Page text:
“Your assumptions are your windows on the world. Scrub them off every once in a while, or the light won’t come in.”
– Isaac Asimov
One of our core areas of work at Intelligent Futures is community engagement. We aim to structure meaningful, authentic and transparent conversations with communities about issues, plans or developments that will influence the future of these places. In order to do this, we have to walk a fine balance of learning about the local context, while simultaneously not developing assumptions about the place and the people. It’s not an easy balance to strike.
The key is something we call strategic ignorance.
Strategic ignorance is about removing assumptions you have and being open and curious to new ideas and viewpoints. Rather than gathering as much information as you can to know it all, strategic ignorance is about listening and learning from others, recognizing that their views are as valid as any one else’s.
Strategic ignorance was an essential tool for us in a project we led in Regina, Saskatchewan, Canada.
We were tasked with engaging the community to create a 50-year vision for Wascana Centre.
At nearly three times the size of Central Park in New York City, Wascana Centre is one of the largest urban parks in North America. Wascana Centre is also home to the provincial legislature, a University, a college, dozens of sporting facilities, a museum, an art gallery and a multiplicity of other public uses. It is an important landmark in both the city and the province.
In 2012, Wascana Centre celebrated its 50th anniversary since the founding Master Plan by Minoru Yamasaki (architect of the World Trade Centre towers). As part of the celebration, Wascana Centre Authority undertook a comprehensive review, which included community engagement and visioning. Intelligent Futures was selected to lead the conversation with the community and development of a 50- year vision for Wascana Centre. We called it “ourWascana.”
“ourWascana” was an exciting project. One that required strategic ignorance.
Why? Because I am from Regina. My great-grandfather was a Member of the Legislative Assembly of Saskatchewan, located in Wascana Centre. Every Fathers Day for decades, my family has gathered in Wascana Centre for a family picnic. I was married in Wascana Centre.
I have a lot of history with this place.
But the project wasn’t about me or what I would like to see for the future of this place that means a great deal to me. It was about listening what the community wants. The more personal the connection to a place or project, the more important strategic ignorance becomes.
I had to be strategically ignorant.
That means I had to park any assumptions and listen to the vast array of opinions, experiences and ideas that came forward through the process. We structured the discussion to create as many entry points into the conversation as possible, in order to hear from as many folks as we could. The result was over 3,300 individuals responding to the questions, providing over 8,000 ideas in 10 weeks.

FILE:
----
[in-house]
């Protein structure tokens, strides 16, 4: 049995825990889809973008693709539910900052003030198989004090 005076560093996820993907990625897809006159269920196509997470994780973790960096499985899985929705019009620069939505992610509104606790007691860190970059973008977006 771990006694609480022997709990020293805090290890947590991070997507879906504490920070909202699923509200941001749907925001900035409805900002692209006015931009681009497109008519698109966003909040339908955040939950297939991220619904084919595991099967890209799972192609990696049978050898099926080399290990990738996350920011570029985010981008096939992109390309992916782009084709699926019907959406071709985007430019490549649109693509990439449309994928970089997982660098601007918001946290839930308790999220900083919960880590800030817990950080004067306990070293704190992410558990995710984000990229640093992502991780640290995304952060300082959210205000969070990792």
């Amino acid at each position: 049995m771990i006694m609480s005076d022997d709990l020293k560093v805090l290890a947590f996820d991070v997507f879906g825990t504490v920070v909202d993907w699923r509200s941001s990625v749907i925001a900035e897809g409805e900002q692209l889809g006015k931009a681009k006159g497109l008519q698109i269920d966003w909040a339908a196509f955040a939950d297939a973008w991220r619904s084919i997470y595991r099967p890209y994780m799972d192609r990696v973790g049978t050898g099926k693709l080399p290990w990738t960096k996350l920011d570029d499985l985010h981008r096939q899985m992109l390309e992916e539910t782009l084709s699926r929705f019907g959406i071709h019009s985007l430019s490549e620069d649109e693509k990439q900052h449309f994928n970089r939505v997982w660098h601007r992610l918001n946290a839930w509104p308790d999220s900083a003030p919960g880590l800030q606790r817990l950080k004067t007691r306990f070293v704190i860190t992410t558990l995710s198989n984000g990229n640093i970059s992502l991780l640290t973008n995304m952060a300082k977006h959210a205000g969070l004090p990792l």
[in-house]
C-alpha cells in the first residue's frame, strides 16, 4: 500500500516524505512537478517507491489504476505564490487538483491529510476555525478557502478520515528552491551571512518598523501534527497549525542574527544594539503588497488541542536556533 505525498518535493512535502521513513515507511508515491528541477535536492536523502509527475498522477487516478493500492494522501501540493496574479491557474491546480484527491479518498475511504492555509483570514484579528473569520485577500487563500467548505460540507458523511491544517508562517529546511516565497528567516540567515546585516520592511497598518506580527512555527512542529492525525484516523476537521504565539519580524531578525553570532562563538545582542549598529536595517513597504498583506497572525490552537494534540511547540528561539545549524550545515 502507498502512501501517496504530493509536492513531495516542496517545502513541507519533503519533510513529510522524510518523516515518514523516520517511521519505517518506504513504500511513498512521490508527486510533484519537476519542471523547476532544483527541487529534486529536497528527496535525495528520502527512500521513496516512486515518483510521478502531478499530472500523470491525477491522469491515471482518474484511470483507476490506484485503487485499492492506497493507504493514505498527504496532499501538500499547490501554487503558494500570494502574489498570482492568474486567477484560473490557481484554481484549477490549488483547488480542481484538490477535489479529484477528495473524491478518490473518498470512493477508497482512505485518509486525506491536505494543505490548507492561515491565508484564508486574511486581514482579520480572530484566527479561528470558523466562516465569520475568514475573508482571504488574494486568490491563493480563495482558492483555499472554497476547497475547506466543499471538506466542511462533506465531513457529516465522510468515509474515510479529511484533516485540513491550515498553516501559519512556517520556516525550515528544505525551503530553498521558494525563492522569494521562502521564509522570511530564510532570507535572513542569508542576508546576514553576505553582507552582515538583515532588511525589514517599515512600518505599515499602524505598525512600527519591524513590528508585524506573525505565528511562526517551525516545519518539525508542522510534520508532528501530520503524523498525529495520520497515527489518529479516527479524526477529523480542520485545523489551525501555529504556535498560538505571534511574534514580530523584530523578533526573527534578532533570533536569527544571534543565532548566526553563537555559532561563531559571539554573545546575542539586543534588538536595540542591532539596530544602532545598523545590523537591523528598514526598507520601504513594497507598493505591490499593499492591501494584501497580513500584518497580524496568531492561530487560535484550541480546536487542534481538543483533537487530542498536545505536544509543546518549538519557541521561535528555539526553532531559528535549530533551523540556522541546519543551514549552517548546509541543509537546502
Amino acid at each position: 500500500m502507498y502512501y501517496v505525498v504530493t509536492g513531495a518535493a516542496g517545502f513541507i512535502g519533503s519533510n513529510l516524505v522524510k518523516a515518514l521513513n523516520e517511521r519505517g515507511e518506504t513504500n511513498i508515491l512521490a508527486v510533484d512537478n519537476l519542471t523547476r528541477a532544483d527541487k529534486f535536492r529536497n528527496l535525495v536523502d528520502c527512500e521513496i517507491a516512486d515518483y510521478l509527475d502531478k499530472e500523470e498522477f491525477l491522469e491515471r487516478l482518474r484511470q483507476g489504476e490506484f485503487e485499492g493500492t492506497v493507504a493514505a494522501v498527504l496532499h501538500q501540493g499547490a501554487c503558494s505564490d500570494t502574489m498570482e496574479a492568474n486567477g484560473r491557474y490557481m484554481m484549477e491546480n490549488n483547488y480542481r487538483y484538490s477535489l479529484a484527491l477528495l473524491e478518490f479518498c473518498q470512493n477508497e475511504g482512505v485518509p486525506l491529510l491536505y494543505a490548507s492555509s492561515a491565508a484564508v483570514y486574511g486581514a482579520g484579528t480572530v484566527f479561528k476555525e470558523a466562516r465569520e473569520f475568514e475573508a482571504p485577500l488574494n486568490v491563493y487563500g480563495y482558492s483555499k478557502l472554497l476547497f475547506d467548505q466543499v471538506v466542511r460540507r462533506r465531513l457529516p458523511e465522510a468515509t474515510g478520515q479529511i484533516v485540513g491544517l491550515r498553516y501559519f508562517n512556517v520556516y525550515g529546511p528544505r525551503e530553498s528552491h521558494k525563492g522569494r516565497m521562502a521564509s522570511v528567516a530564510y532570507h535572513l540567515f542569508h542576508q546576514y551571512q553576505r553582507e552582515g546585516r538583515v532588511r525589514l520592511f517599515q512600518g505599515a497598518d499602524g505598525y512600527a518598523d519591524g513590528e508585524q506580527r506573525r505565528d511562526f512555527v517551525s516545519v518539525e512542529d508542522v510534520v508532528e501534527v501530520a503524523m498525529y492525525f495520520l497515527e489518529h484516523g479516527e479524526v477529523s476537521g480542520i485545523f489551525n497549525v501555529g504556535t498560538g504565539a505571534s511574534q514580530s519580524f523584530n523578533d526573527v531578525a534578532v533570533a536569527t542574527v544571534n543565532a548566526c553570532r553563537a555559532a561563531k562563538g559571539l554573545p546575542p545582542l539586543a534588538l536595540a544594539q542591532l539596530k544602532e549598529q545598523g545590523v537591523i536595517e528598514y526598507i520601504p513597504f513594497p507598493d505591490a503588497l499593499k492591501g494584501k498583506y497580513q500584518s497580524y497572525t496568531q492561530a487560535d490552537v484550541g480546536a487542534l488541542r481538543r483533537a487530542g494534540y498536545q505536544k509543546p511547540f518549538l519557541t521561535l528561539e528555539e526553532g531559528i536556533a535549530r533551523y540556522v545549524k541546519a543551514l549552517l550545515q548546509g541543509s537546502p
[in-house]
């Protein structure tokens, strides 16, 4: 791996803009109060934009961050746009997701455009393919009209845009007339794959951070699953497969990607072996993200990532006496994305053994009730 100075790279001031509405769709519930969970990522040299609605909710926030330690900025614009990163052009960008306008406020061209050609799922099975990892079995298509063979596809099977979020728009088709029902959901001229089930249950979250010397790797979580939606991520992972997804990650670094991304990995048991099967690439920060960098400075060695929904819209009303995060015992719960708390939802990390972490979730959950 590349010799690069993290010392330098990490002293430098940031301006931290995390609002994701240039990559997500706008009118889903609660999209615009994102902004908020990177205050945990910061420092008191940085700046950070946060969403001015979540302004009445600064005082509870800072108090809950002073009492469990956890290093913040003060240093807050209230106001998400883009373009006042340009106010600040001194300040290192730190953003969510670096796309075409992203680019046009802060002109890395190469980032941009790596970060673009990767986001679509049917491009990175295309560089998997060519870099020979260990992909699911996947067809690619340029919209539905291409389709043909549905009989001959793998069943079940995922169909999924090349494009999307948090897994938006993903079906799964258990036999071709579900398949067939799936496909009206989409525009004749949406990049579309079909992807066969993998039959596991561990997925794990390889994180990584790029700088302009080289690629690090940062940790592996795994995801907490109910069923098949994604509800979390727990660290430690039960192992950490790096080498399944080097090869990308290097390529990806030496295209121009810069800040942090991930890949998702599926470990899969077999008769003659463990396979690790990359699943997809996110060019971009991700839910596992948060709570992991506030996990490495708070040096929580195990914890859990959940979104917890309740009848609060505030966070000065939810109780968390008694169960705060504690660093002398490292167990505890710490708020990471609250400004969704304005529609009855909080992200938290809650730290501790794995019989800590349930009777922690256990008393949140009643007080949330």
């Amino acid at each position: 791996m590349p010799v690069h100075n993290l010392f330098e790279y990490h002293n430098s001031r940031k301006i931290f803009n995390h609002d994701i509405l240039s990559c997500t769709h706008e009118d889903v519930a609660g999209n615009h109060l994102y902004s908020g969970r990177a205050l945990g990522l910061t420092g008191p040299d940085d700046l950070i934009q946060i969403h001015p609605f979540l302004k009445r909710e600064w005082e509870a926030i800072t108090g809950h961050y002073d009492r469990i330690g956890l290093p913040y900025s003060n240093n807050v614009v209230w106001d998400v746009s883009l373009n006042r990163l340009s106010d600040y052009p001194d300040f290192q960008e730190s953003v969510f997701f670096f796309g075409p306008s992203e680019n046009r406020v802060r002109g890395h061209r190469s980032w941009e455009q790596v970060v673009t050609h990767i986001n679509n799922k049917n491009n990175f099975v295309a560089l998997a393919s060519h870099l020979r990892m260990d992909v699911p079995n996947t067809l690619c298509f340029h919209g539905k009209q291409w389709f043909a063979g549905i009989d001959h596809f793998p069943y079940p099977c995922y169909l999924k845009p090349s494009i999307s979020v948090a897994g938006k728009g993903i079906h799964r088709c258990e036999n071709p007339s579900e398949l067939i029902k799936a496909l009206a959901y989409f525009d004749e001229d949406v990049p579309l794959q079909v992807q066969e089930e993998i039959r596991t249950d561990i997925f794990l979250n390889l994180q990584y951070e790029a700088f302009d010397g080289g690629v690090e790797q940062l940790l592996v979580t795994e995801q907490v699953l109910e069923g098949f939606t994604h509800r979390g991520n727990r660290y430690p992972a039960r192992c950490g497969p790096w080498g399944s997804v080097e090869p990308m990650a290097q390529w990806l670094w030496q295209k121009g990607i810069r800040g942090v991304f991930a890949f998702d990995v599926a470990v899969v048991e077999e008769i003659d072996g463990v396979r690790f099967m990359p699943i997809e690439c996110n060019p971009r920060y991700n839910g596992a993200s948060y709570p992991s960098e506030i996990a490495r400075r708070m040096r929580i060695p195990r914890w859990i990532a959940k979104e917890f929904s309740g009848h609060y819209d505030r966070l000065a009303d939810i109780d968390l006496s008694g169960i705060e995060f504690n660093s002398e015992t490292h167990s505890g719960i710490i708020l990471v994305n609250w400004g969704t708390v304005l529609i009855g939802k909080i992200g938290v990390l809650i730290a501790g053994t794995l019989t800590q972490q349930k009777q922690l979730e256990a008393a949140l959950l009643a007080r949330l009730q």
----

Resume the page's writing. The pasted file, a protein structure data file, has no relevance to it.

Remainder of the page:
Structuring a conversation in an open way allows for new insights.
Throughout the process we learned a great deal and were inspired by the insights of the community. By structuring the conversation in an open way, we found out how Wascana Centre impacts the community – often in ways that are surprising.
Learning and transparency are key to successful community conversations.
For a place as diverse and important as Wascana Centre, it is also important that the new insights weren’t just held within the project team.The learning we gained was shared back with the community through a variety of mechanisms, such as our #50thingsweheard Twitter campaign or our word clouds (in the shape of Wascana Centre) that highlighted major themes through our conversation.
In the end, ourWascana was a tremendous success.
The community rallied around the project and contributed enthusiastically. We were also fortunate enough to be recognized by the International Association of Public Participation (IAP2) as the Project of the Year in the Member-at-Large category. Who knew that being (strategically) ignorant could lead to winning an award?
John is the President and Founder of Intelligent Futures. John’s approach brings together elements of community engagement, strategic planning, effective communication and capacity-building to create meaningful conversations for the communities and organizations he works with. Projects that John has worked on have won awards from the Canadian Institute of Planners, the International Association for Public Participation, the Federation of Canadian Municipalities, the Canadian Urban Institute and the Alberta Urban Municipalities Association.
John is a Member of the Canadian Institute of Planners, is President of LEAD Canada (Leadership in Environment and Development) and is a member of LEAD International’s training team and has also been an instructor at the University of Calgary, the University of Alberta and Simon Fraser University.